Now, though, even if this organization isn’t impressed, I may be motivated to seek out others and see if they’ll be. Making quality movies is expensive and I’ve exhausted my wife’s willingness to spend our own money, so this might be what it takes to get enough experience to convince people to back me for the features I’ve been working on.
Or not, but at least it has me excited for a while. Their decision doesn’t come until the end of the year, though, so time enough to forget about it and move on to other projects.
Some BTS for Domestique
A few weeks ago we captured the footage for the short version of Domestique, intended to be used to try and get investors onboard the project. My wife captured some behind-the-scenes pictures and videos (at the very bottom is a link to more pictures) and, after the usual dilly dallying, I finally put them on the web.
Last Sunday I met with the DP (Austin Reeves) to get ‘background plates’ (e.g., ‘stock footage’) for the racing scenes we shot on greenscreen. It was quite hot, but, thankfully, not terribly humid. He has a little camera (that can, nonetheless, capture 4K imagery) that’s mounted in a computer-controlled gizmo to stabilize the video it captures. Held on by suction cups to the car, it wirelessly connected to his iPad so he could see and control it.
Then we drove around looking for places to shoot. We found a few hills that seemed quite steep when we wend down, but weren’t even noticeable when we went back up. Eventually we found a good place and got what we think we need.
The final shot we took, which I think will be perfect as the final shot of the short, Austin (thanks for suggesting this) felt I should drive away from the camera until the car goes over the hill and out of site. That’s what I love about movie making, the collaboration and serendipity that allows amazing things to happen. We (or, likely, Austin) still need to capture a cafe-like scene as well as a hotel-like scene. At least these are stationary and, once the right location is found, should take no more than 10-15 minutes.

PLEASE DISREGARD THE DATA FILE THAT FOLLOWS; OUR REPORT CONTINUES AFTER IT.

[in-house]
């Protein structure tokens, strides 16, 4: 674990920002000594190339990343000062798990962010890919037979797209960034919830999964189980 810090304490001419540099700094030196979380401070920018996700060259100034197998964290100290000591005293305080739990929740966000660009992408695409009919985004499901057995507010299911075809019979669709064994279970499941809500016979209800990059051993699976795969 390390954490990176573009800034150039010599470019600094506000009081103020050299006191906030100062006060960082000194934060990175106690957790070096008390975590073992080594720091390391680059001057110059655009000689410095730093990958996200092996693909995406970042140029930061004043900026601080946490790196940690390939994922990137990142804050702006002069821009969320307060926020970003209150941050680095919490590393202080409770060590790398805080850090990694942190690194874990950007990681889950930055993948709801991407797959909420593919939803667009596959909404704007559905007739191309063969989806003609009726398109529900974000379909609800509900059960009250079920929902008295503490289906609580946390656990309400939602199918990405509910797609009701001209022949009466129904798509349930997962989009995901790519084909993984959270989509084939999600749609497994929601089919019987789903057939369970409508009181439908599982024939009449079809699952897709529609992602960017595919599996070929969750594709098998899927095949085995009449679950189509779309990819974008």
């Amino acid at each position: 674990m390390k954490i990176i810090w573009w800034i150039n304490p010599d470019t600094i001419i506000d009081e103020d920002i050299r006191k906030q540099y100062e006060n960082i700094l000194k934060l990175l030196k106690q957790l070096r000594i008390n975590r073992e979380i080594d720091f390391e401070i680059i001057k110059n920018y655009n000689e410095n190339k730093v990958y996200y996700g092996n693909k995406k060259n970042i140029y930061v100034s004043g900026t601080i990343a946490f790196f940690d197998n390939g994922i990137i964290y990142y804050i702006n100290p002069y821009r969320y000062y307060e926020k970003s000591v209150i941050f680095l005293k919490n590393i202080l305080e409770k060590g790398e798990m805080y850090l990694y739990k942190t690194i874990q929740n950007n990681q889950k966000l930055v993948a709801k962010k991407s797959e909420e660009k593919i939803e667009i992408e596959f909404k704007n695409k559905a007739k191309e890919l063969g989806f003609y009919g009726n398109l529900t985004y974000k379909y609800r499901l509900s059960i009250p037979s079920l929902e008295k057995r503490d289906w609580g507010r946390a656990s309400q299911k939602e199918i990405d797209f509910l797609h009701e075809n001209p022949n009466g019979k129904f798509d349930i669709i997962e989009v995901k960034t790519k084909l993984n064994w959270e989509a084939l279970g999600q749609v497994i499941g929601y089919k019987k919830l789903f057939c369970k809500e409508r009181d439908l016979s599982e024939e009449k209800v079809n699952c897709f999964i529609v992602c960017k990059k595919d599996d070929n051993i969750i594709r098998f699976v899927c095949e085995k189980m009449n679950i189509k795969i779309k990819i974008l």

Then it’s all on Tony, the editor, who has all the footage. All 700 GB of it, captured in 4K resolution and log mode (I only think I know what ‘log mode’ means). He had to buy a new hard drive and it took more than a day to download. To get a copy, I had to also buy a hard drive, but I formatted it such that it’s incompatible with Windows, so need to try that again, soon.
Next up for me on this project is to work on the second draft of the script (I’ve been given lots of good ideas) and start hammering out a budget. That way, ideally, when the short is done I can quickly begin my efforts to locate the right investors.
Nearly Microscopic Progress
I continue my walk of shame. After waiting in vain for my wife to shoulder the responsibility of authoring the disks for Treasure Hunt, I finally, reluctantly, put it back on my plate. Where, like a dreaded portion of a meal, I pushed it to the side and avoided looking at it.
When reading about movie making in another book, I was told that a number of editing software packages have ways of authoring disks, at least DVDs. Encouraged, I fired up my (Linux-based) editor and lo and behold, there is a DVD authoring capability. Encouraged, I started to follow the steps in the ‘wizard.’ Only to have it repeatedly crash whenever I got to the automated chapter step (where you can jump forward/backward within the movie). After updating my software, only to find the latest version also crashing, I opted to skip that step and, eventually, was able to produce a DVD disk image I successfully burned to a DVD. I popped it into our DVD player (actually, a Blu ray player) and it loaded up, exactly as expected.